Vaporization, the conversion of the particles of liquids, and in some instances of solids, into a gaseous condition. When the action takes place from the surface, it is called evap' oration; when from the interior of the mass, ebullition. Evaporation takes place at all temperatures with most liquids, but there are some which cease to give off vapor at reduced temperatures; thus if two vessels, one containing oil of vitriol and the other a solution of chloride of barium, are placed together under the exhausted receiver of an air pump, no precipitate of barium will be produced in the latter vessel, showing that no sulphuric acid has evaporated. Most solids before passing into vapor become liquid; but several, as iodine and camphor, pass immediately from the solid to the vaporous condition. Ebullition differs remarkably from evaporation, and with a few exceptions always takes place in a given liquid, subjected to the same external pressure, at the same temperature. (See Boiling Point, and Evaporation.) The amount of vaporization which will take place from any liquid will depend upon its molecular composition, its temperature, and the space in which it is confined. The laws of vaporization are conveniently studied by observing the formation of vapor in the upper end of a barometer tube.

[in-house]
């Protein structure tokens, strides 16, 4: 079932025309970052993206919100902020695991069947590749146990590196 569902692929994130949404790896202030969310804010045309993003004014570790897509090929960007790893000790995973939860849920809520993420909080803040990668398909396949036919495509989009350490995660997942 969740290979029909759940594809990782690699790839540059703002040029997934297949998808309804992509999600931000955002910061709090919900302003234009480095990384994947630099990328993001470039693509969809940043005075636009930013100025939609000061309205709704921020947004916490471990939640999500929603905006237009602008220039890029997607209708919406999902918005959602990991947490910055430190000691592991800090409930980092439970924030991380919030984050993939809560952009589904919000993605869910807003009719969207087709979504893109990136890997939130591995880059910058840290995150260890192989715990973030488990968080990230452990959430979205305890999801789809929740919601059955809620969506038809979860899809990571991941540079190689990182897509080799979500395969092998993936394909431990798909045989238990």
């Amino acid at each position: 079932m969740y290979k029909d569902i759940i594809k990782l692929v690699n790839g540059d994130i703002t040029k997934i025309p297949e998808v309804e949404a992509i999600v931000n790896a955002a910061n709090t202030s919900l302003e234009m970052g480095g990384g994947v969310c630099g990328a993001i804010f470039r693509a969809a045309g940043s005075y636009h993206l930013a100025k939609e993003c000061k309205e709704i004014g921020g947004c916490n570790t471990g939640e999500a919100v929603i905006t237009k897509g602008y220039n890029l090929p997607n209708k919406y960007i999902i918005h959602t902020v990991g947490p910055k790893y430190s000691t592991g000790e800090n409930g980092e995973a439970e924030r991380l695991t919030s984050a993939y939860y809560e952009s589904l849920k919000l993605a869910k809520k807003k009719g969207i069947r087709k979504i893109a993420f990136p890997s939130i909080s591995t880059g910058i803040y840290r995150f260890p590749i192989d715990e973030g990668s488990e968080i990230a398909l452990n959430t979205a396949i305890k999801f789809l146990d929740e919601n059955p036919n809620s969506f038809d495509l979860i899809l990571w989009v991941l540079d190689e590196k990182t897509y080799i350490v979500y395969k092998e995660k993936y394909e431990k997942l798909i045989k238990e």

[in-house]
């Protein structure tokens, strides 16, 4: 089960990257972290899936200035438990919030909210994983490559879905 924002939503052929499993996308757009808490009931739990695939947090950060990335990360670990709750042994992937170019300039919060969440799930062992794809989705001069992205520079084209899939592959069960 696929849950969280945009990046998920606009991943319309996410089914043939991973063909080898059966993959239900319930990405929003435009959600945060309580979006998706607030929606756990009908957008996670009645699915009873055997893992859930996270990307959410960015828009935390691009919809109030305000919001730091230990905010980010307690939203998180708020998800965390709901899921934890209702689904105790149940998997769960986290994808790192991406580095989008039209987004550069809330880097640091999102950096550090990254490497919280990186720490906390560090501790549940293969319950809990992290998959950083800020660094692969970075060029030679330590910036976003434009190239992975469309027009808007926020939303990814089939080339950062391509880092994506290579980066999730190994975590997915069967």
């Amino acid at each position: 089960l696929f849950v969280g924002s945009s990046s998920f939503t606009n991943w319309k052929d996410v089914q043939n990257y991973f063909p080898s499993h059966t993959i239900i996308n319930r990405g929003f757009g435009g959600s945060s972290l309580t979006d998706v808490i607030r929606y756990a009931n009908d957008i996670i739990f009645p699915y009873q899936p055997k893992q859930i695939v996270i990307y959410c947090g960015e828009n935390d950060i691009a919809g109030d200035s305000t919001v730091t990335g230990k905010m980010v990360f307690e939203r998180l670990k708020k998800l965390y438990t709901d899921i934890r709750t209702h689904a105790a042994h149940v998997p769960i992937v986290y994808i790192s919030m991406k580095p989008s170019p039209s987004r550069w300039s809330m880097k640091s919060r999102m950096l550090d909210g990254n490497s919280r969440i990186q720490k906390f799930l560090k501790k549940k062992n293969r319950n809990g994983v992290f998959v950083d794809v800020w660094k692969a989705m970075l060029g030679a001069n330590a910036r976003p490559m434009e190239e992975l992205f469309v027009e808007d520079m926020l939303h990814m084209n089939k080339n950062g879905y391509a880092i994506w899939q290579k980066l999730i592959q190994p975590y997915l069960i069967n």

A glass tube from 36 to 40 in. long and half or three quarters of an inch in diameter, closed at one end and filled with mercury, may be inverted in a reservoir of that liquid, when the column will fall until it is balanced by the pressure of the atmosphere, and a vacuum will exist in the upper part of the tube. If now a drop or two of sulphuric ether is passed into its mouth, it will on arriving at the surface of the mercurial column meet with no resistance to the vaporization of its particles, and it will consequently fill the previous vacuum, and produce by its expansion a pressure on the surface of the mercurial column, which will therefore fall to such an extent that its weight, added to that of the force of expansion of the ether vapor, will balance the pressure of the atmosphere. The introduction of one or two drops more will cause a further fall of the mercurial column, until after several repetitions the depression of the column will cease, but simultaneously there will be a collection of fluid ether at the surface of the mercury and on the sides of the tube, and no drop of ether subsequently introduced will suffer vaporization unless the temperature is increased.